still get an idea: these batteries come in several standard-ish sizes,
    so if you can find a battery similar in physical size and electrical
    capacity to the one you have, you can use the data sheet for that
    battery to get some idea of the charging parameters.

    If you have no other information, you want to set it up so that the
    battery will take 8 hours or more to fully charge. For example, I have
    a 600 VA UPS that uses 2 12 V 7 Ah batteries. Using a 6 amp charger
    would probably be too much, because that would recharge the batteries in
    a little over an hour. I might chance using a 1 amp charger (7 hours to
    charge), but it would be better to use one smaller than that.
    Assuming your 700 VA UPS uses something like the 2 12 V 7 Ah batteries
    my 600 VA UPS uses, $75 is way too much. I can replace these batteries
    for $15 or so each. As another example, I have a rack-mount UPS that
    takes APC's RBC18 "battery cartridge". If I buy it from APC, I pay
    about $70. If I buy the individual batteries from Digi-Key or Mouser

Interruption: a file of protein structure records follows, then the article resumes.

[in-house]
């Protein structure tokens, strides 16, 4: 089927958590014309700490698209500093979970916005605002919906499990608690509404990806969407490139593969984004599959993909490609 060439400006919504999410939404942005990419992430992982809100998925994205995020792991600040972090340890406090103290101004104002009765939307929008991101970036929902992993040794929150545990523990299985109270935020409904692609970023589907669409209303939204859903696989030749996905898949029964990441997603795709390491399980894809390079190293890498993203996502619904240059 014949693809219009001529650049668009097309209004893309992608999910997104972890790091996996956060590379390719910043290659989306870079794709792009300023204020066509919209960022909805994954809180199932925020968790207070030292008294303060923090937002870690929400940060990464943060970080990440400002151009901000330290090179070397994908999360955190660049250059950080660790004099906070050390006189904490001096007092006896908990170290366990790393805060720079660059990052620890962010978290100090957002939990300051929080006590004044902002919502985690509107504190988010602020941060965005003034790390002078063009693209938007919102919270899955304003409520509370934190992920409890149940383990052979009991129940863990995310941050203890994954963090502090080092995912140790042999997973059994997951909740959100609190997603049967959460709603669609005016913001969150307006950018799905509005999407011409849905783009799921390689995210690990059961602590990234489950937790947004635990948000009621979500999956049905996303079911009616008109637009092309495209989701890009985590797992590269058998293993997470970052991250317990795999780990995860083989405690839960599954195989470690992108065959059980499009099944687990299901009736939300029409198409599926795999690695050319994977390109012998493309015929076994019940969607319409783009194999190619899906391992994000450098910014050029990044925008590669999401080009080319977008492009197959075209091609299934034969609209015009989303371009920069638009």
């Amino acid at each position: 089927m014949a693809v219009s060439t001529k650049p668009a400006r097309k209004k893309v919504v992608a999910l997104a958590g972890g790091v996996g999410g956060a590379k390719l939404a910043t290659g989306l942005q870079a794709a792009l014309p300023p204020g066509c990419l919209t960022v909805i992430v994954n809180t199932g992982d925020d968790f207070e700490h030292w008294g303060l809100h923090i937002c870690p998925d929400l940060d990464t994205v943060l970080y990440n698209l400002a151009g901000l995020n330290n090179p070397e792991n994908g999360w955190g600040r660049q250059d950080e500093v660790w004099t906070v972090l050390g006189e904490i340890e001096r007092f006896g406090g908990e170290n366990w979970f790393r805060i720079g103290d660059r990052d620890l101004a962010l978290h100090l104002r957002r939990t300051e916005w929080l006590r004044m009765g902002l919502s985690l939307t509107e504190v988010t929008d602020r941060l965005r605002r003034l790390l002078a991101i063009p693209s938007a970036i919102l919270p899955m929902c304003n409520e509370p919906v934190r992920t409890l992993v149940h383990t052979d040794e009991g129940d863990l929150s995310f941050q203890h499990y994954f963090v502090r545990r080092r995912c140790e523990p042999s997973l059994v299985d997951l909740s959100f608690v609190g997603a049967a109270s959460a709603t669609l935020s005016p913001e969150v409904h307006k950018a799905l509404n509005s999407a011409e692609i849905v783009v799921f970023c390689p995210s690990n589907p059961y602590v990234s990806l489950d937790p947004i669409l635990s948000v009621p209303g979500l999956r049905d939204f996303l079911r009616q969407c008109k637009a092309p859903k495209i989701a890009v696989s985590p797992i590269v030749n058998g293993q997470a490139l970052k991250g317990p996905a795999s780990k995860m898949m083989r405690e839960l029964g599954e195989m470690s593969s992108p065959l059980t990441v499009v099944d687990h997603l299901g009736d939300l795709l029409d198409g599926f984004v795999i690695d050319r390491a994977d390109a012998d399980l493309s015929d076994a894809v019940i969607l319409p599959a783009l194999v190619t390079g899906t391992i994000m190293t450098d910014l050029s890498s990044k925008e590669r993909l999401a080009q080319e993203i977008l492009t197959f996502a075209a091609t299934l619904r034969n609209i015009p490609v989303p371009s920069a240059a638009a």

and swap the wiring harness over myself, I pay about $25. Now, if you're
    using your UPS to support the payroll server at your office, or an oxygen
    machine at home, you might be interested in paying the extra $50 to
    secure the right to sue APC if the batteries crap out. But for almost
    everything else, DIY is the way to go.

    Matt Roberds
     
  5. James Sweet

    James Sweet Guest

    Go ahead and try the charger, but they're very likely shot at this point.


    In the future, put SLA batteries on a trickle charger while they're stored
    rather than waiting for them to go flat and sulfate. I use a 12v wall wart
    type transformer with a #47 incandescent lamp in series.
     
  6. Yup, you're right. Thought they were 14V for some reason. Hard to believe the
    longevity is really that bad!